Reflexology as a treatment for babies with colic - does it work?

Reflexology is a manipulative form of treatment that is classified as a complementary treatment. It is used to treat a wide range of ailments and symptoms in addition to medical treatments. The reflexologist treats the reflex points in the body, which are partly the same as in acupuncture. The treatment aims to activate the body's own healing processes and achieve a balanced state of the body.


Up to 20% of newborns suffer from colic. A definition of colic is as follows: A baby aged 3 weeks to 4 months cries inconsolably for at least 3 hours a day for at least 3 days a week, for at least 3 weeks.

For parents, the inconsolable crying of a baby causes great concern and stress. There is no medical treatment for colic. There is anecdotal evidence that some babies have received help from reflexology.


In Finland, a pilot study about the effects of reflexology was done in cooperation with Helsinki University Hospitals, Metropolia University of Applied Sciences, Lohja Hospital, Lohja City Councils, and the Finnish Federation of Natural Medicine. The aim was to map parents' reflexology experiences during infant colic and the effects of reflexology on infant colic symptoms and parental stress. The material was collected in Lohja, Finland, in 2018.


During this study, 37 babies with colic were treated using the baby reflexology method.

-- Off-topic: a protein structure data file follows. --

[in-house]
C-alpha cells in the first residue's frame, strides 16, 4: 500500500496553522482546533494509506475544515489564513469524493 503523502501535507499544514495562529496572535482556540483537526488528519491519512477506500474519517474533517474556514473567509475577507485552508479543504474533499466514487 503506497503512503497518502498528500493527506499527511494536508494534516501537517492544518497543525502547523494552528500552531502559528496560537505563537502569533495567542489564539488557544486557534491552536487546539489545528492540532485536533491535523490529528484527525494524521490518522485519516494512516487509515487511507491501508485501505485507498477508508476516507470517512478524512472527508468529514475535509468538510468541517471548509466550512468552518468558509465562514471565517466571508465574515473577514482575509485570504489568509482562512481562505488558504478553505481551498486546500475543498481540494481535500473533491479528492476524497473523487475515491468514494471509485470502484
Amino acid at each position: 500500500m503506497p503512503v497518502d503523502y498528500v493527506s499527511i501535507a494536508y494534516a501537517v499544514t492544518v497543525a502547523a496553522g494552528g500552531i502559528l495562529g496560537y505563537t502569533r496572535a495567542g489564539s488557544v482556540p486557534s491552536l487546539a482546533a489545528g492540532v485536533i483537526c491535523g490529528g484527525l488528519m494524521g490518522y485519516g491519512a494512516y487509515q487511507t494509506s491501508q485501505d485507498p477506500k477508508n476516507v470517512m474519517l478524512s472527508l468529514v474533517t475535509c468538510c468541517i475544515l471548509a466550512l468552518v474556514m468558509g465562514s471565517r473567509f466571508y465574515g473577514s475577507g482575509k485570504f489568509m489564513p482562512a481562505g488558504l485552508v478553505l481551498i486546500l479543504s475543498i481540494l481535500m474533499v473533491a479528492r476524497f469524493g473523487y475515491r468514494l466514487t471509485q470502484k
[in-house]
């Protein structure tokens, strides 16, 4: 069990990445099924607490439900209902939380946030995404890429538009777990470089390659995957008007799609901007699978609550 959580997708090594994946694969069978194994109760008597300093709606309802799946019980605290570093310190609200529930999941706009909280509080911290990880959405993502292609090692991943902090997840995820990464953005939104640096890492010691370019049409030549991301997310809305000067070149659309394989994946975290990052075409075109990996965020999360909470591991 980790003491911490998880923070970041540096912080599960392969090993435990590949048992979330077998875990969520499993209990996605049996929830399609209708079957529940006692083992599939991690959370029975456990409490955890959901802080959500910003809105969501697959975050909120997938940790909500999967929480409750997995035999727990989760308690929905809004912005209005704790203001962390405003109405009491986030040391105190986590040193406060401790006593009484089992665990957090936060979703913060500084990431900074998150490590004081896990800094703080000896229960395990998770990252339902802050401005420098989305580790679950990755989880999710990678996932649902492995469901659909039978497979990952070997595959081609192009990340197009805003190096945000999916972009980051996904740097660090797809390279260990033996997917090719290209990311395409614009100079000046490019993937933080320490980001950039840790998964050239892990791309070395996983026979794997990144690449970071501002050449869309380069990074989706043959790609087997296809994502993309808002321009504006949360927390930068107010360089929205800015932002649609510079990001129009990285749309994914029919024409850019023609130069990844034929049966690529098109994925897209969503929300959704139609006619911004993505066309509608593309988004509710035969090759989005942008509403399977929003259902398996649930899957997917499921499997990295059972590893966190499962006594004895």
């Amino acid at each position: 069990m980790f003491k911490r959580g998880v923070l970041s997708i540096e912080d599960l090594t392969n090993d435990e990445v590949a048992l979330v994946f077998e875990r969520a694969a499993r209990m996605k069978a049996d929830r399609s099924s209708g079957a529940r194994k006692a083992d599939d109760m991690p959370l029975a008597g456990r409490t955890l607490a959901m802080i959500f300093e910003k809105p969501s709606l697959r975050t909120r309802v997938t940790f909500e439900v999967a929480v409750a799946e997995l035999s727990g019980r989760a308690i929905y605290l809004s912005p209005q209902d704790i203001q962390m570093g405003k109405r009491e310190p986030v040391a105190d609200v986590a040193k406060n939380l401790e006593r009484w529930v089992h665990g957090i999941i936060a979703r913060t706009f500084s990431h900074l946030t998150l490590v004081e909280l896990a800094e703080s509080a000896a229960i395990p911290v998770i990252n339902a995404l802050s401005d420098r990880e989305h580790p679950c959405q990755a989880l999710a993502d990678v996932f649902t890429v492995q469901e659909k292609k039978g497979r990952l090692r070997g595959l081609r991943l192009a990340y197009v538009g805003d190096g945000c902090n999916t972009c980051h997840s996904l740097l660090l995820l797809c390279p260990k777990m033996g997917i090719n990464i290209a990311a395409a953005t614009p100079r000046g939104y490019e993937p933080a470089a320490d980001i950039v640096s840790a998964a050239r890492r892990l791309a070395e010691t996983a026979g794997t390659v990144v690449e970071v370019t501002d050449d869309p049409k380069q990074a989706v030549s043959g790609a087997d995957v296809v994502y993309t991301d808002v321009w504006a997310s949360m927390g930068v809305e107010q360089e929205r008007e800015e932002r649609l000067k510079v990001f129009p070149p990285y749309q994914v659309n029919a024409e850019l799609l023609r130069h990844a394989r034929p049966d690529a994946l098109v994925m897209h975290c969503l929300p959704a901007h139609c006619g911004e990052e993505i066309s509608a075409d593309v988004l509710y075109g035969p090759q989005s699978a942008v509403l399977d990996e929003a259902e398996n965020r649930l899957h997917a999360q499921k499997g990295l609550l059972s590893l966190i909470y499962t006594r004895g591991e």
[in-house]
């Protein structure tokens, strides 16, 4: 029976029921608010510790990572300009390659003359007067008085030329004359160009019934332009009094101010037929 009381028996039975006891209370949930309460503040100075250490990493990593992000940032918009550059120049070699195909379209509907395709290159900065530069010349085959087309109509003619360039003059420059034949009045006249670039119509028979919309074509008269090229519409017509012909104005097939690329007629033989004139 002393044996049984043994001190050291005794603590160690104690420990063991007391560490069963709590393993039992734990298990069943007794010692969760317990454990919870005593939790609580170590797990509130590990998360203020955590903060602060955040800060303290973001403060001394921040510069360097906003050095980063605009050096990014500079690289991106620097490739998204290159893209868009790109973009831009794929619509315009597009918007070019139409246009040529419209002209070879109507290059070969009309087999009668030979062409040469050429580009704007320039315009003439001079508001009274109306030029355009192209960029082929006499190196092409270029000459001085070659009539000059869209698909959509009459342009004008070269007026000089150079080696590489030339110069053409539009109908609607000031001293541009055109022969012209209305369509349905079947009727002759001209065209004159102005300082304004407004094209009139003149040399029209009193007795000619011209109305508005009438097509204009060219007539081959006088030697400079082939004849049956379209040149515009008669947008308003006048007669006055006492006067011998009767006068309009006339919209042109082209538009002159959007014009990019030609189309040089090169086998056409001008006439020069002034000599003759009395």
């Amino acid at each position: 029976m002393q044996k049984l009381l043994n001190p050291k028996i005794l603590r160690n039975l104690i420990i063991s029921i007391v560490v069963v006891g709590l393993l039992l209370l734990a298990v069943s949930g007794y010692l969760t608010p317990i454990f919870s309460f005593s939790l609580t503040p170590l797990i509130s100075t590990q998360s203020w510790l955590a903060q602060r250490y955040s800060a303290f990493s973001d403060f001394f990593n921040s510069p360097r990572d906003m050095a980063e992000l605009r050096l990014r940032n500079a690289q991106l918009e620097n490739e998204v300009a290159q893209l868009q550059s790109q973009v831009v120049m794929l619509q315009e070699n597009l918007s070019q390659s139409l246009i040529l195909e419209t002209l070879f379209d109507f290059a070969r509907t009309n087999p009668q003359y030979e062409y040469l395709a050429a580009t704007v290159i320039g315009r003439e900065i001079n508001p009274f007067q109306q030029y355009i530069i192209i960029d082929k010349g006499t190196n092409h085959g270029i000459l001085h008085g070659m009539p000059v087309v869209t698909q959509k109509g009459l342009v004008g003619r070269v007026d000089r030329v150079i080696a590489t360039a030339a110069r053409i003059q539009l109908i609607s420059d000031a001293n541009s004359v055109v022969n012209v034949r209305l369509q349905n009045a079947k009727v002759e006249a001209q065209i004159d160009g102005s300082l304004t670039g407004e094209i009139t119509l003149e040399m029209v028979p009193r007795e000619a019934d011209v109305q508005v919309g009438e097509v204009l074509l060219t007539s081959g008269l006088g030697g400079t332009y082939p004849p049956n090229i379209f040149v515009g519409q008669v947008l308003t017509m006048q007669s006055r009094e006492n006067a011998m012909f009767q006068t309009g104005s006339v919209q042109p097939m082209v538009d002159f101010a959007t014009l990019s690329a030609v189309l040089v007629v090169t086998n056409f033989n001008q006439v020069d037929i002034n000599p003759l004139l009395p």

Parents agreed on treatments with a reflexologist. Infants in the study were given reflexology treatments three to four times over 8 to 12 days. One treatment session lasted about half an hour, but the families were given an hour for treatment, filling out a symptom diary, sharing experiences, and breastfeeding the baby if necessary. Often the baby soiled her nappy or chattered during treatment, which is a completely normal reaction to the treatment. After the treatment, the feed was necessary, and the baby usually had a good sleep.


In a study in Lohja, the babies' symptoms were relieved after only three to four treatments.

Babies in the study were, on average, 2.8 weeks old when colic symptoms began. Babies cried an average of 3.8 hours a day, with a maximum crying time of up to 8 hours, with a minimum of one to three hours a day. Parents reported that about half (43%) of children had complete resolution of colic during reflexology treatments. In the remaining 57% of infants, colic symptoms persisted, although usually milder.


All parents thought that the treatment affected the baby's colic symptoms. The parents said reflexology relaxed and calmed the baby, reduced body tension, colic crying, restless movement, improved sleep quality, and facilitated the function of the stomach. The parents felt the baby was in safe hands in the care of the therapists.


Although this study was small, it indicated that reflexology could help reduce colic symptoms in small babies.

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